Brit pub rock veterans The Quireboys are back with a new album, and, according to comments coming out of Camp Quireboy prior to release we’re to expect their broadest, most ambitious album yet. I’m worried. Is the world ready for the first prog-pub rock album? It’s doubtful.

However, after living with the album for a while I’m pleased to report that Amazing Disgrace is nothing of the sort. For those of you that still remember the days when this band toured the UK with a fully-functioning pub as part of their stage setup, it’s very much business as usual. Hallelujah!

The first couple of tracks do sound bigger and more sparkly than some of the band’s more recent, darker output; Massed ranks of gospelly backing singers stand on hand to bolster singer Spike’s wounded rasp, giving the music a joyous, bawdy house glamour that’s an actual hark back to the band’s glory days as opposed to a brave leap forward. Guitarists Paul Guerin and Guy Griffin are now fully locked in to a full time RichardsWood relationship, and Keith Weir’s organ work can only really be described as McClaganesque, meaning that when the band fire on all cylinders, as they do on single Seven Deadly Sins, you’ll be propelled headlong back to the early seventies whether you like it or not. Luckily for the band, most of us seem to be quite okay with this state of affairs.

The title track is perhaps where best to see the band stretching their creative wings a tad; Shifting the timescale from the seventies to the eighties, the bend meld the spangly, chiming guitars of The Cult circa the Love album with the paisley punk song writing smarts of bands like The Rain Parade or The Long Ryders to create a strangely jaunty slice of cod-psychedelic Americana that’s as effective as it is surprising.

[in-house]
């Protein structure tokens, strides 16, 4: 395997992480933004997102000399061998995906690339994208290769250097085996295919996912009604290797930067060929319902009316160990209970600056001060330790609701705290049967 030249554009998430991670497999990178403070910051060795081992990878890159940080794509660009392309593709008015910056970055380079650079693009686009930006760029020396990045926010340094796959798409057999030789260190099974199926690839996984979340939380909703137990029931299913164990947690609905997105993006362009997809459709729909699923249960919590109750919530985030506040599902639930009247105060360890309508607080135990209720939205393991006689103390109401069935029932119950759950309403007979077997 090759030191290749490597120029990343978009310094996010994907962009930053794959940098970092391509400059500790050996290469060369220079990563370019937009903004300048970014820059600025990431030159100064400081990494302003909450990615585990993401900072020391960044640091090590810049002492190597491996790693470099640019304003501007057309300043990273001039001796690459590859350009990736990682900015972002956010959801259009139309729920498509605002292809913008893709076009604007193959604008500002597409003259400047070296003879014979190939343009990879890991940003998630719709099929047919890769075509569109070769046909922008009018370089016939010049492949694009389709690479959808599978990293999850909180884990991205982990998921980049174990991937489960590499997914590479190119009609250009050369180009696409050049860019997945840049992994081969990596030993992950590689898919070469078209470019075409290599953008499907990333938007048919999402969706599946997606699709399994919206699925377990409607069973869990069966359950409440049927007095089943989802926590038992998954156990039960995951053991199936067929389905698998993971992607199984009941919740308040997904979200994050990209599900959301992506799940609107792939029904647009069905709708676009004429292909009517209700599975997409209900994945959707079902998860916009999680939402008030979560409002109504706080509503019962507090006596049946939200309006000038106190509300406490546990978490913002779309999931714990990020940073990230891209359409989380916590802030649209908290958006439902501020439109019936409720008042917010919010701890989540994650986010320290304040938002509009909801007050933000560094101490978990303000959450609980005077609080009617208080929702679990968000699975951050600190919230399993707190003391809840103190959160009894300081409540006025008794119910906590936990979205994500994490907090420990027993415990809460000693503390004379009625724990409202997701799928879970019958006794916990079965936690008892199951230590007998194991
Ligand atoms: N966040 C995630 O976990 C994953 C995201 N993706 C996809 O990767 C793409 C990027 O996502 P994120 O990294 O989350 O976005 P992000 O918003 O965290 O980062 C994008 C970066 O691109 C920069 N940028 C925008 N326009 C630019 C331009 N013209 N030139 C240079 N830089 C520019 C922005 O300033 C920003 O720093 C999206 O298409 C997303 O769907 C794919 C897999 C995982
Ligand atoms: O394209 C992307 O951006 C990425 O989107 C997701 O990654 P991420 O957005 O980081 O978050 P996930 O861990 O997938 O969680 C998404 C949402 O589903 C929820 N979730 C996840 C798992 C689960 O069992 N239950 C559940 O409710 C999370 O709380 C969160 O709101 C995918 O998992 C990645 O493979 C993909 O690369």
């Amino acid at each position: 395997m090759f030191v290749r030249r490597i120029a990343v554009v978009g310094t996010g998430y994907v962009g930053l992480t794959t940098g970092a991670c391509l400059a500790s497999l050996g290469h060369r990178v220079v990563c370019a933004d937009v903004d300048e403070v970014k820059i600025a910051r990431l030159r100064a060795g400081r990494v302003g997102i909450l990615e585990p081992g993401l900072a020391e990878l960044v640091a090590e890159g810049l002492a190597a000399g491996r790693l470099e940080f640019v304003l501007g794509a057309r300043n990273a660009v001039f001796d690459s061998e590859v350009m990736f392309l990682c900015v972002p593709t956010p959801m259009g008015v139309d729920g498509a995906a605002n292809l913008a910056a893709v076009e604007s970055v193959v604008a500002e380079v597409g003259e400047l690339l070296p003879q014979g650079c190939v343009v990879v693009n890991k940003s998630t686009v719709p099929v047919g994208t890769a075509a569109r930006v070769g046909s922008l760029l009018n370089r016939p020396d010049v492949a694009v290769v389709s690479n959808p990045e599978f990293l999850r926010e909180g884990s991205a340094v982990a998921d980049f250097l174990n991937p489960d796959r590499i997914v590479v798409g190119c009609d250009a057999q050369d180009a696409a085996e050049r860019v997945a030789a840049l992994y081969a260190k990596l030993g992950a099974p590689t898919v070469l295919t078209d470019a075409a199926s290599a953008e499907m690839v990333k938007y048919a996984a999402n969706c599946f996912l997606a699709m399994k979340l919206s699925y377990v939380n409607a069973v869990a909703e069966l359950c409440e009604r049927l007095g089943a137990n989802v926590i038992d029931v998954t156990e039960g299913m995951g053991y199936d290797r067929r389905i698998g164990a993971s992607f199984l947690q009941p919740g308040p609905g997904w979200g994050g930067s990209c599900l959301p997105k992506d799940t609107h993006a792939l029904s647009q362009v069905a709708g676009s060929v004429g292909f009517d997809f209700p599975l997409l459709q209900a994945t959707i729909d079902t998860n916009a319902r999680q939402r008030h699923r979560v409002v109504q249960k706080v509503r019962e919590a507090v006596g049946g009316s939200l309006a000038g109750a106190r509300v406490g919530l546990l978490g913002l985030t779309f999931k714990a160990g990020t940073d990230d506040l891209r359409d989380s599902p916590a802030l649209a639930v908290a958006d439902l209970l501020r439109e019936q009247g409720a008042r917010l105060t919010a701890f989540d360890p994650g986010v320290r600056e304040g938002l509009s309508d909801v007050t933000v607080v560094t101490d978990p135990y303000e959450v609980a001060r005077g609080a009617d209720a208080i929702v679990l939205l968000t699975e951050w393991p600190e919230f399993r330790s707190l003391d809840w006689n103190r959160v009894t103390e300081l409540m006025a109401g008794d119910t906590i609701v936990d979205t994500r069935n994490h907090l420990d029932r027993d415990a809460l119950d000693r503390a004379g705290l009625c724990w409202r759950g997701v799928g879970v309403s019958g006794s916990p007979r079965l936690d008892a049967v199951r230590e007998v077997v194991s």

The aching melancholy of Eve of the Summertime is perhaps more representative of where the band are in 2019, a careworn anthem that long term fans will take to immediately, whilst the strut of California Blues is something of a stormer that really does reawaken memories of the band in best Heartbreaker mode, as does the hard-to-resist rocker Slave Number One.

Elsewhere the band explore the country comforts of This Is It with a cheeky wink to Rod the Mod, Spike’s ragged croak bringing a nostalgic tear to the eye, the air heavy with the promise of mandolins on the wind and gasoline in the alleys. If you see what I mean.

At the end of the day, The Quireboys do what they do from the heart and there aren’t many to match them when they bring their A-game, as they undoubtedly have here. And if this isn’t quite the sweepingly ambitious statement that the band would have you think, it’s undeniably one of the band’s most fully-realised and satisfying releases to date; A band as comfortable in it’s own skin as The Quireboys would be foolish to veer too far from the path, and whilst there’s enough variation here to satisfy the artist’s creative urge, there’s also more than enough of the good (read: old fashioned) stuff to keep the rest of us happy. Brilliant stuff.

Amazing Disgrace is out on April 5th.